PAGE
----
Why would you want to do a subdivision? Most property investors look at the subdivision process as a way to increase the per acre value of their property. At first the thought of a smaller lot being worth more does not make sense, but consider that by reducing the size of the acreage you bring the gross selling price lower and within the purchasing power of more people. More people competing for a property usually translates to more demand and a higher price.

Higher prices may or may not translate into more profits. Before jumping headfirst into a subdivision some research and planning should be undertaken. Market conditions should be the first consideration. Data such as recent comparable lot sales, how many sales have occurred, lot sizes of successful sales, what is the current supply of lots, absorption rates, and financing availability to name a few. Next what will be the costs of surveying, wetland delineation, engineering, road construction, soil testing and other requirements of permitting? After thorough analysis and due diligence a property owner can decide if the risk is worth the reward to subdivide.

Requirements

Every organized town in Maine may have a slightly different subdivision ordinance. The unorganized territories in Maine have a uniform ordinance with little variation in requirements. Typically, a local planning board will review a proposed subdivision to see if it conforms with the ordinance. The process will consist of several meetings starting with a presentation of a preliminary sketch of the proposal. This is followed up with notifications to the public and nearby property owners of the proposed subdivision and the date of the public meeting to review it.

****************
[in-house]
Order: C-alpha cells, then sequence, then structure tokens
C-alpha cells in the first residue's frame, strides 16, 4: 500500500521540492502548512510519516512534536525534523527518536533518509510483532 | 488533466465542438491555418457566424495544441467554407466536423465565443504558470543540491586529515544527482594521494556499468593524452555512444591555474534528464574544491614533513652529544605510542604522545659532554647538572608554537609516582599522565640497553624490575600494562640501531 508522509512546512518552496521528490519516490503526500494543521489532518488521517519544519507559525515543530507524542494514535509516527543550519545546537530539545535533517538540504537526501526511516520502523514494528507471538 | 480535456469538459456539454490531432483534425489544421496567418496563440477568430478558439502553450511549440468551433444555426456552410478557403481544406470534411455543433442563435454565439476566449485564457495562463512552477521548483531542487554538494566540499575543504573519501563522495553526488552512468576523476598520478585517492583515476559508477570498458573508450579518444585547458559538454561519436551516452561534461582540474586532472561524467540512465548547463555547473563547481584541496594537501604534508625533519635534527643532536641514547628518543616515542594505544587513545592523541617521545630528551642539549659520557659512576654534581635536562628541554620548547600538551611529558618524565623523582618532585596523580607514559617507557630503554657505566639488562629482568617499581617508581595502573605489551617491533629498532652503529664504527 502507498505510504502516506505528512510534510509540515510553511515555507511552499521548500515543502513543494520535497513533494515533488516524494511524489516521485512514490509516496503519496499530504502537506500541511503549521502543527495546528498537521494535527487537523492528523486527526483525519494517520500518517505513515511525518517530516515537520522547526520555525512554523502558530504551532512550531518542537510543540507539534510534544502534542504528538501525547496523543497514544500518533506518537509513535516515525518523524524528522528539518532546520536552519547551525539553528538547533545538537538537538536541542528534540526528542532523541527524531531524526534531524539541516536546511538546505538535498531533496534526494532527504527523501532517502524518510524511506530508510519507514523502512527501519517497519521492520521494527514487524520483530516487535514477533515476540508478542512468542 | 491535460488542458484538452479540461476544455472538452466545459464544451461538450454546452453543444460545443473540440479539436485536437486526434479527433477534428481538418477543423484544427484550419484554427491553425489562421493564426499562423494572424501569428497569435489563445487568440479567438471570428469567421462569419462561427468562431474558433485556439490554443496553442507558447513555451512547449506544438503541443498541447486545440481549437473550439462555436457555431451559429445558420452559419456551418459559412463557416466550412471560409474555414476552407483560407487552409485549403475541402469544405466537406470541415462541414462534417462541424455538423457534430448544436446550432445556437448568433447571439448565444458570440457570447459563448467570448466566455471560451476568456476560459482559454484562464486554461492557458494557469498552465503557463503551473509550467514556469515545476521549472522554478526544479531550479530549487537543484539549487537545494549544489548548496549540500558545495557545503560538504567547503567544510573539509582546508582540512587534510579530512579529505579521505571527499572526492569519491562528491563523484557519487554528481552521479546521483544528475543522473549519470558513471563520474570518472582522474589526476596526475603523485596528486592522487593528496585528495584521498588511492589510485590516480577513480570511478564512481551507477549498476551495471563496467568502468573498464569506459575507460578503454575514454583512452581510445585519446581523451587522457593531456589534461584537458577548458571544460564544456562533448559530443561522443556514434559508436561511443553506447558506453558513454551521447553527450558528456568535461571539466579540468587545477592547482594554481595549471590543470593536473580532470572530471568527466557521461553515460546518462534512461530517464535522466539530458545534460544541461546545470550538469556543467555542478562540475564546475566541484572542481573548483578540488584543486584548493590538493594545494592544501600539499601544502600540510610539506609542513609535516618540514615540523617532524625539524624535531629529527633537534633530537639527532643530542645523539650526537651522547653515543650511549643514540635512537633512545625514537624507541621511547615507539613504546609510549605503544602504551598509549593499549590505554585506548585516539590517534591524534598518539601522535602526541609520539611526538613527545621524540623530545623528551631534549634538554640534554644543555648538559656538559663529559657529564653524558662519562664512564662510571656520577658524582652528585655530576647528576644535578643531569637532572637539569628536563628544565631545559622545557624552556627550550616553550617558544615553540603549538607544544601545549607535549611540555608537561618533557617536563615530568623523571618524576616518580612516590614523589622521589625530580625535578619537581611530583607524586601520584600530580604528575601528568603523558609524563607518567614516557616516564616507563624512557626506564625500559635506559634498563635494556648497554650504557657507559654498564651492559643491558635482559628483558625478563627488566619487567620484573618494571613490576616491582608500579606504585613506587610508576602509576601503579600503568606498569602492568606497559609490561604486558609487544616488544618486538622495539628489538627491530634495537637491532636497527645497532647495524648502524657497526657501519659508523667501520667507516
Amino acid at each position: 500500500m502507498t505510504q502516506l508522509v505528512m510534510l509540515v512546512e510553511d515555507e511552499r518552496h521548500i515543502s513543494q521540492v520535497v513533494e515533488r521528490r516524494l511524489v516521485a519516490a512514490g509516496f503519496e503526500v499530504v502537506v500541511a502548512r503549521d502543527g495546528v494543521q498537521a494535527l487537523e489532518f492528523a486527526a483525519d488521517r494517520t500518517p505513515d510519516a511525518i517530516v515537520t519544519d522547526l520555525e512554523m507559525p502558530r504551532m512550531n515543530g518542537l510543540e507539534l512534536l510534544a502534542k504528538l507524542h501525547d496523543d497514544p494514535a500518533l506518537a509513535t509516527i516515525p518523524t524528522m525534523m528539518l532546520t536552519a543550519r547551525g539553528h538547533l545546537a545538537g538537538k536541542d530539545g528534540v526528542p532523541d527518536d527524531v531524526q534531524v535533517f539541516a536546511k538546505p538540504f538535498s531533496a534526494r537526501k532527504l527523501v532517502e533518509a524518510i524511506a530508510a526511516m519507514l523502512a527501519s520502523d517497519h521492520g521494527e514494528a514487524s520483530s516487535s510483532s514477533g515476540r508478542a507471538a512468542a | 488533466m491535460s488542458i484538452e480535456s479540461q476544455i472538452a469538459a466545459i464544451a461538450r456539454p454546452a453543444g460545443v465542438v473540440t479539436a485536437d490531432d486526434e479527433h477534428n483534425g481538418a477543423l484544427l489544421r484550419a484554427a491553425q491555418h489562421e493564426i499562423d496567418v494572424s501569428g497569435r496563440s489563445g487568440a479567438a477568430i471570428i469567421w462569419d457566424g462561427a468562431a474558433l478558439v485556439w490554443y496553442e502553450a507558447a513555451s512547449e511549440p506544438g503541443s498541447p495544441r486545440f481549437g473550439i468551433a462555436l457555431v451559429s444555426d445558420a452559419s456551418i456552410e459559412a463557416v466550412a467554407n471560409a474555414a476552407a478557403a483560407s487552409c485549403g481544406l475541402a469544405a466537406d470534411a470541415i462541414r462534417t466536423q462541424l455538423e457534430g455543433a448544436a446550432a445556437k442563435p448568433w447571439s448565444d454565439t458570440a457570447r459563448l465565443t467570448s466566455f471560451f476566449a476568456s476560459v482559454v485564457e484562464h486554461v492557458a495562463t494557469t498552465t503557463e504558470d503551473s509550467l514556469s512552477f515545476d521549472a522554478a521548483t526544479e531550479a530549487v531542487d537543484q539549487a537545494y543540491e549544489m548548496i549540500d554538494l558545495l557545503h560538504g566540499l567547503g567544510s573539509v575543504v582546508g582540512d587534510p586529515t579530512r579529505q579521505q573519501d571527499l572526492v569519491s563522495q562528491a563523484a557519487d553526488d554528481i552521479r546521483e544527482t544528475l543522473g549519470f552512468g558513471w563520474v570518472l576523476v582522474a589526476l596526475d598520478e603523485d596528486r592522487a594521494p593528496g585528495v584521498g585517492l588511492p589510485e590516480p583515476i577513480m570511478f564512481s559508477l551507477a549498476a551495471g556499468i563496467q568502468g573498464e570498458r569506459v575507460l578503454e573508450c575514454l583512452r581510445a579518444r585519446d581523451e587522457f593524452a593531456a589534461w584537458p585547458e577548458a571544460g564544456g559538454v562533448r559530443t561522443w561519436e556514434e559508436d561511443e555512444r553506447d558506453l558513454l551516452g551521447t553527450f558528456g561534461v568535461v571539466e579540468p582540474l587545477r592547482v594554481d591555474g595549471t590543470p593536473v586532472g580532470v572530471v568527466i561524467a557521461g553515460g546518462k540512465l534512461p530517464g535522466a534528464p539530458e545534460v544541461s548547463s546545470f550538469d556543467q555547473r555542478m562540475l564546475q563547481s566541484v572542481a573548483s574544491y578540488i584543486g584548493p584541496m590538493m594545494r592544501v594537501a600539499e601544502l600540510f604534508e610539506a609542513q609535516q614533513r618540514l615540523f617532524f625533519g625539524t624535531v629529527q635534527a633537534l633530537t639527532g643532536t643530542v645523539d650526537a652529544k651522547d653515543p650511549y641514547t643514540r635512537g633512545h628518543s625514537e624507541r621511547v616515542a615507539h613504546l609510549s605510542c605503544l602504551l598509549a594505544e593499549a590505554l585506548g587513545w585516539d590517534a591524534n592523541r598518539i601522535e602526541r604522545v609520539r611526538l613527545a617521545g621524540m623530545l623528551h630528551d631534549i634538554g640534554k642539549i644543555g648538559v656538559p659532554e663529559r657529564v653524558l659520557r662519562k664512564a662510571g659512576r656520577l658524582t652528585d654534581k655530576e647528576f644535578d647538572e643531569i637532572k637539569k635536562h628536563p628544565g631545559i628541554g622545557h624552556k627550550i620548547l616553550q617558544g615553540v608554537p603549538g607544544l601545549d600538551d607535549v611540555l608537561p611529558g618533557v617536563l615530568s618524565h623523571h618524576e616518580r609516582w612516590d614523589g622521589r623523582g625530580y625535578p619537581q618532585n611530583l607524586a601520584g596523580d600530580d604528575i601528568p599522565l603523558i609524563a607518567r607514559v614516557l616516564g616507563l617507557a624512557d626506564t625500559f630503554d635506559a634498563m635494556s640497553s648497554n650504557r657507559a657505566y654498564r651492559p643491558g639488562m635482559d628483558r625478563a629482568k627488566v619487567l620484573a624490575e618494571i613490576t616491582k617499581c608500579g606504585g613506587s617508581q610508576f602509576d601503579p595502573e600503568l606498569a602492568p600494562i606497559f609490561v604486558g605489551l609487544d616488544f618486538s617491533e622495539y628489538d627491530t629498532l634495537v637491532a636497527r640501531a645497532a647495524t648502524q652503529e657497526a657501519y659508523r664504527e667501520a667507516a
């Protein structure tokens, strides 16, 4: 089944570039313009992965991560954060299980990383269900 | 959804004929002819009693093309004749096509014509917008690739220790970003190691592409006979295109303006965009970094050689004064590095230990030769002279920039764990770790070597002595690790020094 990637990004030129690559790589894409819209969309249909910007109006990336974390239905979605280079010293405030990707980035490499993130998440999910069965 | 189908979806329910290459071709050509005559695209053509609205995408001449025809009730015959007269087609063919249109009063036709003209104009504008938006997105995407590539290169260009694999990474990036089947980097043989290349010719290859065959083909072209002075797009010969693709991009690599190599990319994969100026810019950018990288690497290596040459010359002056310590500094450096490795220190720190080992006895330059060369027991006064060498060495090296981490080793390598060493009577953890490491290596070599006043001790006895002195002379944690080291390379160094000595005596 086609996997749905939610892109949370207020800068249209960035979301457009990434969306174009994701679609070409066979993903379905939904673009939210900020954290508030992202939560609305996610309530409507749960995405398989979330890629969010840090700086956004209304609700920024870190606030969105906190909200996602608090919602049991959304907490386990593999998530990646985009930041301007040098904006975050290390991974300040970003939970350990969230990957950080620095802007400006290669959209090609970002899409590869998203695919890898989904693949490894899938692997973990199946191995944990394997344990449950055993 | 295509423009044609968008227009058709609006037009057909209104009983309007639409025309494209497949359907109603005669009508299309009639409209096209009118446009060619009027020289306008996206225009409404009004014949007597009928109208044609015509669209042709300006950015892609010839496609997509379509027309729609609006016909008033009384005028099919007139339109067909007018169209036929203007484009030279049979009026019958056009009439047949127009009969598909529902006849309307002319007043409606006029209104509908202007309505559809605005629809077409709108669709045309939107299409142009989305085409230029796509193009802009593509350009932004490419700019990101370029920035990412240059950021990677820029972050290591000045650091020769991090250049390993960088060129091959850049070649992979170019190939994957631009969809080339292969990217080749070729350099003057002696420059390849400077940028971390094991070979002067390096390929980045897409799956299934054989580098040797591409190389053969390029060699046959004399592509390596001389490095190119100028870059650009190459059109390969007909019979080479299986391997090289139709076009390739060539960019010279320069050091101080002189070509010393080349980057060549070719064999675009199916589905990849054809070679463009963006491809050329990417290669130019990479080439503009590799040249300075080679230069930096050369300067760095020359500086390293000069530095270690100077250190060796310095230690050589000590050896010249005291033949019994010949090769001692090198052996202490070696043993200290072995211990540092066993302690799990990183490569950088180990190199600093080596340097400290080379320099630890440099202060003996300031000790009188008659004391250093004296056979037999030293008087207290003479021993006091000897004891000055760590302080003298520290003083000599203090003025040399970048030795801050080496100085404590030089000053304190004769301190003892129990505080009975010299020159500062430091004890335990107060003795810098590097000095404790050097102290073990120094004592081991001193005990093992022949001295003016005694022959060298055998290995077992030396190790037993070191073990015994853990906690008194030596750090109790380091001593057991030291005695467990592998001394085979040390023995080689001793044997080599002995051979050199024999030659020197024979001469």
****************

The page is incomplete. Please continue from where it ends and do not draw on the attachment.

This next hearing consists of a more formal presentation of a preliminary survey plan of the layout of the proposed lots, roads, easements, slopes, soils etc. Public comment is permitted and heard by the board. After this meeting any changes required by the board need to be addressed and another hearing with a final plan will be scheduled. Assuming no other issues are outstanding, the board will sign the final plan that will be recorded in the county registry of deeds.

Exceptions

There are a number of exceptions to the rule to sell property without the process of subdivision. Gifts to relatives (see definition in statute) may be exempt if the donor has owned the property for at least 5 years and the consideration is less than ½ the current assessed value. Sales to abutting property owners may be exempt from subdivision rules. In unorganized territories, 3 lots can be created in a 5-year period as long as the 3rd lot is retained for forest management purposes. This is often referred to as the ‘2 in 5 Rule.’ There are other exceptions listed in the statute linked above.

Summary

This post is intended to encourage a thoughtful process in land investing and should not be viewed as an endorsement to subdivide your property. In many cases I would advise clients not to.  The above descriptions are a simplification of the process, not a complete outline of all potential requirements of every planning board. You are well advised to consult with experienced professionals like real estate attorneys, surveyors, soil scientist, and land brokers before undertaking the subdivision process.